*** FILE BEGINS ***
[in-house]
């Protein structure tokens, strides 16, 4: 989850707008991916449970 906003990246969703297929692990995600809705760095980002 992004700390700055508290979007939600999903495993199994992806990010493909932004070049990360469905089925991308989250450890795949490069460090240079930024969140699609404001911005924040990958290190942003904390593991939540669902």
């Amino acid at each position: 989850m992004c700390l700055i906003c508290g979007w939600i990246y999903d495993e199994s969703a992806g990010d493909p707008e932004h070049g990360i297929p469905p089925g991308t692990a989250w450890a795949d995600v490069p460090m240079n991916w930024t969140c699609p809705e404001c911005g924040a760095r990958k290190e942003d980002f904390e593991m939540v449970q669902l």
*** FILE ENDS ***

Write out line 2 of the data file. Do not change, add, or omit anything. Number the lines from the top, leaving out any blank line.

């Protein structure tokens, strides 16, 4: 989850707008991916449970 906003990246969703297929692990995600809705760095980002 992004700390700055508290979007939600999903495993199994992806990010493909932004070049990360469905089925991308989250450890795949490069460090240079930024969140699609404001911005924040990958290190942003904390593991939540669902």